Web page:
While lung cancer isn’t as common as breast or prostate cancers in the U.S., it is the most deadly. More than half of all cases are diagnosed after the cancer has metastasized or spread beyond the lungs dropping the average survival rate to just 3.9 percent.
“The earlier we can find the disease, just like we do screening mammography, prostate exams and colonoscopy, the better our chances are for increasing those odds for lung cancer patients,” says Dr. Rodney Landreneau, director of thoracic oncology and co-director of the Allegheny Health Network (AHN) Esophageal and Lung Institute. “Finding cancer at an earlier stage gives us a chance to cure it.”
Until recently, finding lung cancer before it had a chance to spread to the lymph nodes or other organs was almost entirely based on luck. Most lung cancers don’t cause any symptoms until they’ve spread significantly, and even those symptoms (coughing, hoarseness, shortness of breath, weakness) are far more likely to be related to another condition such as emphysema or chronic bronchitis.
Without a clear trigger to prompt patients to be tested for lung cancer, the disease often is only found when patients have a chest x-ray for another reason (such as pneumonia concerns) or as preparation for another procedure (like a hernia repair or gallbladder surgery).
But now, growing medical evidence and acceptance of the data by the Centers for Medicare and Medicaid Services (CMS) — is supporting the use of low-dose CT scans to screen high-risk patients for signs of lung cancer.
In 2011, the results of the National Lung Screening Trial were published in the New England Journal of Medicine. The trial followed more than 50,000 people, randomly assigning each person to have three annual screenings with either low-dose CT or a standard chest x-ray.
Participants who had low-dose CT scans were 15 to 20 percent less likely to die from lung cancer when compared with those who received chest x-rays.
All of the participants in the trial were considered to be at high risk for lung cancer, meaning they had all of these risk factors:
These results inspired AHN to launch a lung cancer screening program for people with similar risk profiles.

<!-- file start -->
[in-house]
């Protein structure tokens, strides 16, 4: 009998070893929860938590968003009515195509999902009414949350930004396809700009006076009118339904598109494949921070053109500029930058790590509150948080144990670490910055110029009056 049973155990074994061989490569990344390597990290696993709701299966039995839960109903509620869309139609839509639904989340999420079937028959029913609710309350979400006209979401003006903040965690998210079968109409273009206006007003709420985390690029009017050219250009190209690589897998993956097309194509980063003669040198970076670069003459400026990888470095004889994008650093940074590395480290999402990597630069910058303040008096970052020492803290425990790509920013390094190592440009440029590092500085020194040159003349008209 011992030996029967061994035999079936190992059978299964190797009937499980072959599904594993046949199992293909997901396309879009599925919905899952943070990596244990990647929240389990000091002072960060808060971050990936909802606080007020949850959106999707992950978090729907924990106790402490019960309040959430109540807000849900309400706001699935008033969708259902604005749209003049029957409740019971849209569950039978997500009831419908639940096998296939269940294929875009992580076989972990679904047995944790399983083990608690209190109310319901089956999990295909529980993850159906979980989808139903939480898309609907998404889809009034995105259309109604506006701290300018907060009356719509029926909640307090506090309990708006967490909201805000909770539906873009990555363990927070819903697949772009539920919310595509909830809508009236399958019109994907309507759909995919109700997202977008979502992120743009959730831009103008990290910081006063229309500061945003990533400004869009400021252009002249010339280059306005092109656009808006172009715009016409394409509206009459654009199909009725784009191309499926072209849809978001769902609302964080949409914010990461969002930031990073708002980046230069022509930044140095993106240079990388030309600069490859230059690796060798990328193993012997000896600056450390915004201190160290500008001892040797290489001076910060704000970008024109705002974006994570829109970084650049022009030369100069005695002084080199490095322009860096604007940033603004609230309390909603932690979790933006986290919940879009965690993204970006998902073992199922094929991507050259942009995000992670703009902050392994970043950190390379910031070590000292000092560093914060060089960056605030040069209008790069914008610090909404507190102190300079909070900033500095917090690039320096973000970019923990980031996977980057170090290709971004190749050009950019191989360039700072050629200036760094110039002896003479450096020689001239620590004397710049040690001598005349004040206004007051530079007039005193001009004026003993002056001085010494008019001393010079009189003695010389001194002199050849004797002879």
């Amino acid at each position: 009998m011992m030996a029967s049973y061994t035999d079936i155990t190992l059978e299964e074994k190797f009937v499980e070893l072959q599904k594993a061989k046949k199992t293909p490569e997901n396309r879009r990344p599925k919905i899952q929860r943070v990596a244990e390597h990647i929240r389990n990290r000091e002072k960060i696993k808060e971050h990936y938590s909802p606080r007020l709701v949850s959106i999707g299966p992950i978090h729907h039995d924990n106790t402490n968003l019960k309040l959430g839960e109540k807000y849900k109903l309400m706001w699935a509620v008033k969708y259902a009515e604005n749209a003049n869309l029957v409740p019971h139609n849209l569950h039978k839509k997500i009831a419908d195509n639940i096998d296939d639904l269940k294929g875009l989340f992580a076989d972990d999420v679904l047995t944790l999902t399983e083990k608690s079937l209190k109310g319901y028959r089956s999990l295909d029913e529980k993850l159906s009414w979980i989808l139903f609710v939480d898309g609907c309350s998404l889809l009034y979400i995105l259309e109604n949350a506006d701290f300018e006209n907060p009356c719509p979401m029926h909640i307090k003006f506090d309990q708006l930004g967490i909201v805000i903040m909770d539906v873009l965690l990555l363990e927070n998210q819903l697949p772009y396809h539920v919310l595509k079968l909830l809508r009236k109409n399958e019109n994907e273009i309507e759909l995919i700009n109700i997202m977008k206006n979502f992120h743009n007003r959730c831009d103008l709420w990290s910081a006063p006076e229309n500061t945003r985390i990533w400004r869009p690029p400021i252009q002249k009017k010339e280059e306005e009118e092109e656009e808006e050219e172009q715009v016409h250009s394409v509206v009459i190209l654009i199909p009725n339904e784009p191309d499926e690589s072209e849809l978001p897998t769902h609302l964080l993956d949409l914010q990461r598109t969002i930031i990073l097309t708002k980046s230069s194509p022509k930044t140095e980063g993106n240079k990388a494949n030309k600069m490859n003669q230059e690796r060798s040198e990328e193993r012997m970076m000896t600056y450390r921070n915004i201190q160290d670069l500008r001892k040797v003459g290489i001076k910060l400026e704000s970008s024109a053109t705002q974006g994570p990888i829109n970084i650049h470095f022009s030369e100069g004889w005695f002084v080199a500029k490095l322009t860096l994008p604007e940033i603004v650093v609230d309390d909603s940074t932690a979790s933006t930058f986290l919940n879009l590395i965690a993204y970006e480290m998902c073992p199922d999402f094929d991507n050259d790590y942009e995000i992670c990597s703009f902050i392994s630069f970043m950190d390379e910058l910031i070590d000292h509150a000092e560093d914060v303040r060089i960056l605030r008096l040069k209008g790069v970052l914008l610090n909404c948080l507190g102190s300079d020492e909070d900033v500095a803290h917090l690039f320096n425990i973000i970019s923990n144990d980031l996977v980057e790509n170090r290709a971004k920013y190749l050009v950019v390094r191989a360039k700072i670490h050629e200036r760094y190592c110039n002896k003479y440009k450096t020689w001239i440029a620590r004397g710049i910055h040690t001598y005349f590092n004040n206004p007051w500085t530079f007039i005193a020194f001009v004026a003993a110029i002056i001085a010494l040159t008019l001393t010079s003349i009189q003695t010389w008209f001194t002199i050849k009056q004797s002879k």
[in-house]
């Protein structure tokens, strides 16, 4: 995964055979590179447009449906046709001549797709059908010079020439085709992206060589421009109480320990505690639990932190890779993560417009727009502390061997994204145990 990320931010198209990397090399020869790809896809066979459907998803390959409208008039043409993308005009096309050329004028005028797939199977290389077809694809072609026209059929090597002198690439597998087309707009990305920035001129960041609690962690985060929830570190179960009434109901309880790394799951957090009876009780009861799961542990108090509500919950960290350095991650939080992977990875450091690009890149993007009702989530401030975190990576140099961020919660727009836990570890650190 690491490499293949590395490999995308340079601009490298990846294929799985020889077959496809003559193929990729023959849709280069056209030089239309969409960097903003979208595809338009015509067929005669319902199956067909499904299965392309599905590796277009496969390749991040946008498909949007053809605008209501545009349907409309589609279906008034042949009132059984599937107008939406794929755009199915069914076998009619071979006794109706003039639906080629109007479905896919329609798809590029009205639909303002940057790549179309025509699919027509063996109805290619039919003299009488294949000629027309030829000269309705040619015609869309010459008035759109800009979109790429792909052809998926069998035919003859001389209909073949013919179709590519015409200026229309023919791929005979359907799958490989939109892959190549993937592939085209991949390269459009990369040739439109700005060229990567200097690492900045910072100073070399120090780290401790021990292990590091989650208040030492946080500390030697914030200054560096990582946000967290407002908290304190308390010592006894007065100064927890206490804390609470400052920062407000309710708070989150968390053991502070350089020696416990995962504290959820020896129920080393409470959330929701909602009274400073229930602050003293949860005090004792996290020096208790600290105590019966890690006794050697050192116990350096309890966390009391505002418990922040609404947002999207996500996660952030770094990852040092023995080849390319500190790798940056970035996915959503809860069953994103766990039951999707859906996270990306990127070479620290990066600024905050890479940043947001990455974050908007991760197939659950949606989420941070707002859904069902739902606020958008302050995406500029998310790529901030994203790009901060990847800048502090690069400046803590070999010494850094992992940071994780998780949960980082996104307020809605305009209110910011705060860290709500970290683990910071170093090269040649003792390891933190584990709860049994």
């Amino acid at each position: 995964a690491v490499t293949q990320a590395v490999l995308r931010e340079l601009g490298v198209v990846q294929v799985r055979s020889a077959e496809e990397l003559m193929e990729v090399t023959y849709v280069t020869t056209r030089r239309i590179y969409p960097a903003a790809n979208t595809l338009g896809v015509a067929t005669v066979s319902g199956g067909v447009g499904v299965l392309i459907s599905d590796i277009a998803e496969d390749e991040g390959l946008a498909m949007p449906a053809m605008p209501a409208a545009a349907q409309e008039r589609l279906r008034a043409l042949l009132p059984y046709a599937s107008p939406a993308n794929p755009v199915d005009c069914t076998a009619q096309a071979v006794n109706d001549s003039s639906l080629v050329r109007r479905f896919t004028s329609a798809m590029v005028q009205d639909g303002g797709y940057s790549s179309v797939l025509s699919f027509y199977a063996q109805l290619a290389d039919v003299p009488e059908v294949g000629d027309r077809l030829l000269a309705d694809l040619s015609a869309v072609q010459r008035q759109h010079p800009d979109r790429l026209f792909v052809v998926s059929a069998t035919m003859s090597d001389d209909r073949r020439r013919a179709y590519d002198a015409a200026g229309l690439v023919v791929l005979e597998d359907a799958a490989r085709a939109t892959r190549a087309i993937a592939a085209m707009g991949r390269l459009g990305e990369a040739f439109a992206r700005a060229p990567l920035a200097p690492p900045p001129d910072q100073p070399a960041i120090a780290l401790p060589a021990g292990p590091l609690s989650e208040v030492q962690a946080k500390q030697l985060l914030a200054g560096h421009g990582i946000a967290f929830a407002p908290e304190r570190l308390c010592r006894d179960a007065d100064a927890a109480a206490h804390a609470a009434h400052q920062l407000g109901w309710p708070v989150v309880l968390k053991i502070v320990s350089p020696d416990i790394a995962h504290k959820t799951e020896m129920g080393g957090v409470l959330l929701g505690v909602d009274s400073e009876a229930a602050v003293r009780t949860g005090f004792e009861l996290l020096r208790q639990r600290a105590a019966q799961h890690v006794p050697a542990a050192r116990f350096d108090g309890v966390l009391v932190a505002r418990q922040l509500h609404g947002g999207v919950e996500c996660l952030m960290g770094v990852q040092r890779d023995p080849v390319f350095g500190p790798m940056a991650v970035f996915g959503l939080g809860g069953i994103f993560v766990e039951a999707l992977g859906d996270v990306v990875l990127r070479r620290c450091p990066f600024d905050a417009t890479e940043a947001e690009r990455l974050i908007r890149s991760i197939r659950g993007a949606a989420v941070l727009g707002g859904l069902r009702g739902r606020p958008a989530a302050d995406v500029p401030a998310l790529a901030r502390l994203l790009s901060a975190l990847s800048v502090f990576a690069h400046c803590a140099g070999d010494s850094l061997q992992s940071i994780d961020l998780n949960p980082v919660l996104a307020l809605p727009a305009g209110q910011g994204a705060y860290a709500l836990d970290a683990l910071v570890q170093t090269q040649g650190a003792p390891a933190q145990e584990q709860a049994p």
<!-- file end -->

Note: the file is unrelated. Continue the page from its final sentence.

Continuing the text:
As of the date of this article, more than 175 high-risk patients have been screened through AHN’s program, and five cases of lung cancer have been identified.
“The incidence of cancers being found with this screening is about 1 or 2 percent,” explains Dr. Landreneau. “That may seem pretty small, but that’s 20 times higher than the number of breast cancer cases found by mammography. You need to screen 1,000 or more women to identify one breast cancer. In the case of lung cancer, we’re down to one in less than 50.”
These annual screenings are helping to diagnose patients with lung cancer before the disease has a chance to spread. Remember the five-year survival rate of 3.9 percent faced by 57 percent of patients diagnosed after the cancer has spread? Survivorship when lung cancer is caught early and can be surgically removed is more than 90 percent.
If you’re a current or former smoker at high risk for lung cancer (as outlined above), talk to your doctor about a low-dose CT screening. If your doctor agrees you’re a good fit for the program, he or she will give you a prescription for the scan. In western Pennsylvania, you can also call 1-844-AHN-LUNG for more information.
If you qualify for AHN’s program, you’ll be contacted by an AHN Lung Cancer Nurse Navigator who will provide more details on the screening process and what to expect from the results. If any follow-up care is needed the navigator will be there to guide you, and if you’re a current smoker he or she will direct you to resources to help you kick the habit.